Massachusetts: HIV Rates Stagnant in Some Age Groups
June 25, 2003
Despite an overall decrease in HIV infections in Massachusetts, the virus' spread among adolescent and middle-aged populations remains largely unchecked, state figures released Tuesday show. That announcement prompted calls for prevention campaigns that more precisely target the youngest and oldest populations affected by HIV, which now infects between 19,000 and 21,000 people in the Commonwealth.
In a happier milestone, not a single baby born in the state in 2001 was infected with the virus -- a tribute to aggressive efforts to make sure pregnant women are tested for HIV and, if positive, take powerful drugs to prevent transmitting it to their babies.
New HIV infections reported to the Department of Public Health have decreased from 1,288 cases in 1999 to 894 last year, according to preliminary figures. But the number of infections among 13- to 24-year-olds, as well as people older than 50, did not decline significantly. In 1999, 79 adolescents and young adults tested HIV-positive. In 2002, 78 tested positive, accounting for 8.7 percent of all new infections. Similarly, 119 people older than 50 were diagnosed with HIV in 1999, compared with 107 cases diagnosed last year, which accounted for 12 percent of new cases.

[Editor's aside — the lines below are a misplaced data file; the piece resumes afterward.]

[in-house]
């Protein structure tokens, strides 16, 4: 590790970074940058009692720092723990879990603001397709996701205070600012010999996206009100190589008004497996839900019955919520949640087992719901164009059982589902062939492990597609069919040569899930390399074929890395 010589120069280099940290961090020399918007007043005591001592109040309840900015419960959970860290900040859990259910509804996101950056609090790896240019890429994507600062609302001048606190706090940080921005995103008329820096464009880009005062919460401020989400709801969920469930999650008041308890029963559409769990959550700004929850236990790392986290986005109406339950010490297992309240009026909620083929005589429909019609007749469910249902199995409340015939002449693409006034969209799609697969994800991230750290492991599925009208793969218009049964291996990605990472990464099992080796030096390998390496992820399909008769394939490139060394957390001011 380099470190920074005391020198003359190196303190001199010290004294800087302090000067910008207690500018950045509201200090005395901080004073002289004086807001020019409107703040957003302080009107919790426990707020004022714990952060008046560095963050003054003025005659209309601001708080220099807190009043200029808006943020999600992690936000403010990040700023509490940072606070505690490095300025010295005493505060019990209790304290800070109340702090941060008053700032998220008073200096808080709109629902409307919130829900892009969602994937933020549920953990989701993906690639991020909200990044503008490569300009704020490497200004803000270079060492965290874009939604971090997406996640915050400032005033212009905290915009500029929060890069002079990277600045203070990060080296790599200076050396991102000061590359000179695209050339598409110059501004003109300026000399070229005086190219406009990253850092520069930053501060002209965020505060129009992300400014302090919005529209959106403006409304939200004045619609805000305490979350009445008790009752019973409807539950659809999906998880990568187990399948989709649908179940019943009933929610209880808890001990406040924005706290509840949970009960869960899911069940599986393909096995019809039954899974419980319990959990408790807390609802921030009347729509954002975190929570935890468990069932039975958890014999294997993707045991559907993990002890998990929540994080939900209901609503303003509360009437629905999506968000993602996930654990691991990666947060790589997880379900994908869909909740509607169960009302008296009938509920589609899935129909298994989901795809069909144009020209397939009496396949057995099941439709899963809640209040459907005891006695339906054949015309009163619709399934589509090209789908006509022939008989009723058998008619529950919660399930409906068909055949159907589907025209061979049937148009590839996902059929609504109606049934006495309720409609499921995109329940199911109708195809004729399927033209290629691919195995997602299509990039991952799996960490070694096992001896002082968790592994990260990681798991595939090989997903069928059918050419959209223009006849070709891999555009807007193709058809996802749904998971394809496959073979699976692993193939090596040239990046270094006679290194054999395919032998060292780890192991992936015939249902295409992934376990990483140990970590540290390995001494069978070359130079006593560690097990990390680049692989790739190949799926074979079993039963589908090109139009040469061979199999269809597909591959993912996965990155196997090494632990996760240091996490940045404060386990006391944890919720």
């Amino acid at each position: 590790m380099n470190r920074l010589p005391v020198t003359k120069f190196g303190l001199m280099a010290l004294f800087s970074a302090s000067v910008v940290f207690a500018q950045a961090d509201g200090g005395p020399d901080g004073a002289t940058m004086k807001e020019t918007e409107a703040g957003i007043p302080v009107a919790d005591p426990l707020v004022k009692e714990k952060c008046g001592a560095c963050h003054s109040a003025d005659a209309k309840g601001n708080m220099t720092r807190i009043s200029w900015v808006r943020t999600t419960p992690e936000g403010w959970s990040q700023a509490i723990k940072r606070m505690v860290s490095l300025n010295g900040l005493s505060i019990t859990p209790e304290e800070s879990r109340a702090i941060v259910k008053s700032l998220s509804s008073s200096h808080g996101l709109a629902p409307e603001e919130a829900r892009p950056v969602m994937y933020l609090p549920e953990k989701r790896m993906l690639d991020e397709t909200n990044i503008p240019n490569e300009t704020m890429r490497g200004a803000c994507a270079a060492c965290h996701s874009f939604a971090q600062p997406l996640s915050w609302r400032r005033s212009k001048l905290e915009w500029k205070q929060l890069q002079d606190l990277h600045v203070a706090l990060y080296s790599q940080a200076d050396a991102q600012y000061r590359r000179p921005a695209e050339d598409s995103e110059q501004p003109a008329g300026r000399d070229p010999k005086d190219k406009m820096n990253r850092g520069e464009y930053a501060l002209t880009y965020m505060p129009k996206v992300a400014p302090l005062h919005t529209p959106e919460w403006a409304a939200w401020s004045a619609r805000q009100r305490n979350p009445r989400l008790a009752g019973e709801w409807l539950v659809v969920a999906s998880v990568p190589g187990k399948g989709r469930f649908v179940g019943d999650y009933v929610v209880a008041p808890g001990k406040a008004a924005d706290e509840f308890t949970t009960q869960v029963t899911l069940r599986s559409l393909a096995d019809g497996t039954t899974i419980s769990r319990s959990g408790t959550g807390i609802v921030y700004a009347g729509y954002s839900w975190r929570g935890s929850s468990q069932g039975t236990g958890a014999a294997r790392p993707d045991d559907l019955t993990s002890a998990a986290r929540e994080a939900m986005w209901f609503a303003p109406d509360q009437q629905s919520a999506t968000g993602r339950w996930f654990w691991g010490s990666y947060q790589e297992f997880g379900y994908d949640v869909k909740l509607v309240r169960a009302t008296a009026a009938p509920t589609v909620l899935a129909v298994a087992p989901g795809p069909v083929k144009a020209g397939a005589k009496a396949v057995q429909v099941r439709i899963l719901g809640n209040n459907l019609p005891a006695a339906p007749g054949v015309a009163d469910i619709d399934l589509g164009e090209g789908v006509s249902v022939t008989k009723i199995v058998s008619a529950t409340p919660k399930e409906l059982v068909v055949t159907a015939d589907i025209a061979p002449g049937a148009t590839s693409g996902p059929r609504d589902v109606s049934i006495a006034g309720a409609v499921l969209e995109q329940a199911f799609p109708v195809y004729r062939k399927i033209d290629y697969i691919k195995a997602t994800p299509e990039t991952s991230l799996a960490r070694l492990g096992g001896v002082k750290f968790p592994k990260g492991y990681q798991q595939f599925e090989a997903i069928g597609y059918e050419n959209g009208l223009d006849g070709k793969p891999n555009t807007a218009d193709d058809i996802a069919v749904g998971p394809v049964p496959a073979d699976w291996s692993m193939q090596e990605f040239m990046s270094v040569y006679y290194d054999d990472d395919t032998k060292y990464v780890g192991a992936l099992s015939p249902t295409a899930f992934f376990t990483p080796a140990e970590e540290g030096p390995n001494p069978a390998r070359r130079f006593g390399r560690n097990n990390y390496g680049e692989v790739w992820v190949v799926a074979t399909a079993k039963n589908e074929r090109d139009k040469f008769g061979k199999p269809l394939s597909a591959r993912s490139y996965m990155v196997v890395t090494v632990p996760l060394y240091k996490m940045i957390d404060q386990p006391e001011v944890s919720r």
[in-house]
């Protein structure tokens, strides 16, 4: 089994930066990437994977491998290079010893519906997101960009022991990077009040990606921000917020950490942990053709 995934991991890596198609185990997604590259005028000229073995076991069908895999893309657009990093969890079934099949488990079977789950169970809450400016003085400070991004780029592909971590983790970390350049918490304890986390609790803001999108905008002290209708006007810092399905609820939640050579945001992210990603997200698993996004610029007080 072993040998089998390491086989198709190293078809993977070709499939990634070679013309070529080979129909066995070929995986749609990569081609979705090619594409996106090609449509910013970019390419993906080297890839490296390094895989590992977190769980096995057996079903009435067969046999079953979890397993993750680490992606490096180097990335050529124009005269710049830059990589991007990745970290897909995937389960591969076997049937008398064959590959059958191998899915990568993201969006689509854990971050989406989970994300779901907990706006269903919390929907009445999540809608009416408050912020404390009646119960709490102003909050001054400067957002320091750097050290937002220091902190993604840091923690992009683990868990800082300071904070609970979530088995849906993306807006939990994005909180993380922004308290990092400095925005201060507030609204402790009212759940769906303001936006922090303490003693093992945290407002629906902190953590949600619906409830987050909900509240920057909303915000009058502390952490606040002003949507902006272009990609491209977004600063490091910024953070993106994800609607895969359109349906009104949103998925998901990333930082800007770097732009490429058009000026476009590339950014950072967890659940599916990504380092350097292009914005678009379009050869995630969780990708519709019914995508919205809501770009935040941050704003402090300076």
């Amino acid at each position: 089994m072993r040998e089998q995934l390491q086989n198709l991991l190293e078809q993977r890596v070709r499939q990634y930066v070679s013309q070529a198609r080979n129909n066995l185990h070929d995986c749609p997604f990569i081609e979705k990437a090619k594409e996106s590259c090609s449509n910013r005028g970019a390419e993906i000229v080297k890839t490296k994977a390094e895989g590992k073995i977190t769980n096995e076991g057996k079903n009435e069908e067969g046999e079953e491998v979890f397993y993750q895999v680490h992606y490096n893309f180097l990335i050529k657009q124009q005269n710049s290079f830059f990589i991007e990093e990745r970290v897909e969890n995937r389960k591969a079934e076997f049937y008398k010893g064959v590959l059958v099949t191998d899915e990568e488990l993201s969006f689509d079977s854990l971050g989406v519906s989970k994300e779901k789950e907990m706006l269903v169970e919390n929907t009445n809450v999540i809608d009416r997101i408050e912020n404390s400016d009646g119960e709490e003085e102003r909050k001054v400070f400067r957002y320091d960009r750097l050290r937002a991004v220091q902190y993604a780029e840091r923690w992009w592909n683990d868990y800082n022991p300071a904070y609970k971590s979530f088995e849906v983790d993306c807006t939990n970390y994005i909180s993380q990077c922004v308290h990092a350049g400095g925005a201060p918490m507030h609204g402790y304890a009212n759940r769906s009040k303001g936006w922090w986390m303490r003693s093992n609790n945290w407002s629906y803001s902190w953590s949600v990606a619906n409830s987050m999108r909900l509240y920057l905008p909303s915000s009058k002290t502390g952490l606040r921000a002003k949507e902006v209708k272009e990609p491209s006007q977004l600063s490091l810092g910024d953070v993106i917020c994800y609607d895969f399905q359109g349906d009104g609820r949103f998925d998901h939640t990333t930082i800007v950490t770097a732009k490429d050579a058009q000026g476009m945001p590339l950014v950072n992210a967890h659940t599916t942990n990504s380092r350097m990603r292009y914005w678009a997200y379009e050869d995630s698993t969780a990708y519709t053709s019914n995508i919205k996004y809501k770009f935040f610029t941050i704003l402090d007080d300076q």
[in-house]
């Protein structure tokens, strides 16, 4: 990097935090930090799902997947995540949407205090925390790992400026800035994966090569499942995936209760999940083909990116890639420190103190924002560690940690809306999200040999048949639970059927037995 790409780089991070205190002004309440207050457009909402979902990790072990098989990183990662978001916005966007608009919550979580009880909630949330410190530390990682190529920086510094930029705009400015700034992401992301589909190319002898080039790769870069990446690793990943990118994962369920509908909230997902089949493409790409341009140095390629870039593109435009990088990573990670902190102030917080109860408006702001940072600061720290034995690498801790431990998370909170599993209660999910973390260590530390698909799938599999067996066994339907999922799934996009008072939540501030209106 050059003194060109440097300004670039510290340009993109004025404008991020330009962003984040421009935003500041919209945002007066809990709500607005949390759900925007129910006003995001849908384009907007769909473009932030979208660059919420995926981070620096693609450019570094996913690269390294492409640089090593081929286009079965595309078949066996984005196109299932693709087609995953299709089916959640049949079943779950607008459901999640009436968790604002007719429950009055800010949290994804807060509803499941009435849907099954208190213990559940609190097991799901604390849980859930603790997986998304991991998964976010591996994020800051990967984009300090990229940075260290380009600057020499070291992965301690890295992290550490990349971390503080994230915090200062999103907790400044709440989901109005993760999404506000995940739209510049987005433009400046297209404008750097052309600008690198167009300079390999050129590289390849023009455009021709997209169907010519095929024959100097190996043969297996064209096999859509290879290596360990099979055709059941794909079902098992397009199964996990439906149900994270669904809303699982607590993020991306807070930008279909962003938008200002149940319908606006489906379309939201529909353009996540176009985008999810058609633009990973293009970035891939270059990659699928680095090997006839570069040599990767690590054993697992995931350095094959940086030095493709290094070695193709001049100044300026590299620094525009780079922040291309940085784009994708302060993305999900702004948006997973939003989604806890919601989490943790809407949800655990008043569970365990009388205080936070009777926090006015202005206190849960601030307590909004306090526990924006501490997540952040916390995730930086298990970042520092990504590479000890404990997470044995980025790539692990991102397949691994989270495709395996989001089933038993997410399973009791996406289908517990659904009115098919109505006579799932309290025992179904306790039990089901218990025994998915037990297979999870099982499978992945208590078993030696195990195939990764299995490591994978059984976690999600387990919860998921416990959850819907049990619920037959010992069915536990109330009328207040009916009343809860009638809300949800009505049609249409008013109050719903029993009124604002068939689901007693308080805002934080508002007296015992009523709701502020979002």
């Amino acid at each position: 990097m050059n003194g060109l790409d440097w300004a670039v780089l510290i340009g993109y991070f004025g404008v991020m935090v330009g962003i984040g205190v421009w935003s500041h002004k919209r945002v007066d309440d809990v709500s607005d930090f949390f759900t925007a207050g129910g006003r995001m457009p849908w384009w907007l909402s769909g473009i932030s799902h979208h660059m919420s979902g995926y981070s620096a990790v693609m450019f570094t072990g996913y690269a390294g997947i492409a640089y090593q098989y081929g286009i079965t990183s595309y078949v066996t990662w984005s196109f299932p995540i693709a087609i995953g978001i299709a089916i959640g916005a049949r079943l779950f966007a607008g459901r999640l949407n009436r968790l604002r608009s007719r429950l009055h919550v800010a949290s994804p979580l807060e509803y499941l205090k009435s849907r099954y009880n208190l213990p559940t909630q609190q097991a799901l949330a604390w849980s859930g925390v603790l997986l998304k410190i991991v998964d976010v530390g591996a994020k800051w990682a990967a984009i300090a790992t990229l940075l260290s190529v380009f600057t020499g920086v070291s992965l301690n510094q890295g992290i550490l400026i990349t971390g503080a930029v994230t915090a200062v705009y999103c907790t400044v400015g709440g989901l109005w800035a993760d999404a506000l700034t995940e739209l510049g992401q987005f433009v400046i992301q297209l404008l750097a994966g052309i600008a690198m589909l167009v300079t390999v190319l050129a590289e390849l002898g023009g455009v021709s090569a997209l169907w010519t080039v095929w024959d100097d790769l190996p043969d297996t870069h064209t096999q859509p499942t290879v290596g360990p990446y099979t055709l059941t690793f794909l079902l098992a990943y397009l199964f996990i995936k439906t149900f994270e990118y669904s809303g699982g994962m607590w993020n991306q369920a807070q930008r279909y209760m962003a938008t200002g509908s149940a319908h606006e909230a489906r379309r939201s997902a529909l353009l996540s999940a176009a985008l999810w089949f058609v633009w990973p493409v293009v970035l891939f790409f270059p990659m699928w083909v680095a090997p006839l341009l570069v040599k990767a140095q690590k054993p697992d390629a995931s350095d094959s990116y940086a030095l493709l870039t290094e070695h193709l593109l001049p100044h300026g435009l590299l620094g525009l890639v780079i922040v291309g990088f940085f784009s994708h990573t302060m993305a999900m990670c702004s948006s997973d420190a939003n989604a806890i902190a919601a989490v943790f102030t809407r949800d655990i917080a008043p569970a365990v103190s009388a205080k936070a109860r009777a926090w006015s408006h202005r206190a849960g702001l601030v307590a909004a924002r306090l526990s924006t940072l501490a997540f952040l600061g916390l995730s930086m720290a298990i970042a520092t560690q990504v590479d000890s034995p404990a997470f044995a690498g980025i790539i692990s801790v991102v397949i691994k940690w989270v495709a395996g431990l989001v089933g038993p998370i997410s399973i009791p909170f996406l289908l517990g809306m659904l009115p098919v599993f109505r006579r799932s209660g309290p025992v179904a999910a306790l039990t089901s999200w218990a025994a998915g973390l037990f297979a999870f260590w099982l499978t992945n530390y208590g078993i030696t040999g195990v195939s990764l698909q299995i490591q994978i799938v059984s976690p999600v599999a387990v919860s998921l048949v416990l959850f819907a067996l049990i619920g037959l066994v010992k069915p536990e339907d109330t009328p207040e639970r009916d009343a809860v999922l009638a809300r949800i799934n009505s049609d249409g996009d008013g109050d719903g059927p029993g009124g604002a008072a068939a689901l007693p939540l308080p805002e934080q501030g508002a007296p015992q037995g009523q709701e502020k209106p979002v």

"We are very aware that our prevention messages do not target people who are eligible for AARP membership," said Jean Flatley McGuire, director of the state's HIV/AIDS Bureau. "They still have sex and do drugs."
About 18 months ago, Massachusetts eliminated the Protect Teen Health initiative. The decision to ax the $1 million program, McGuire said, was driven in part by the need to reduce expenses as the state began cutting the budget for the HIV/AIDS Bureau. Public health authorities believe that increased sexual experimentation as well as intravenous drug use at a younger age may be fueling the continued spread of HIV among youths. In the past year and a half, funds for state AIDS services shrank by 38 percent.
06.25.03; Stephen Smith
This article was provided by U.S. Centers for Disease Control and Prevention. It is a part of the publication CDC HIV/Hepatitis/STD/TB Prevention News Update. Visit the CDC's website to find out more about their activities, publications and services.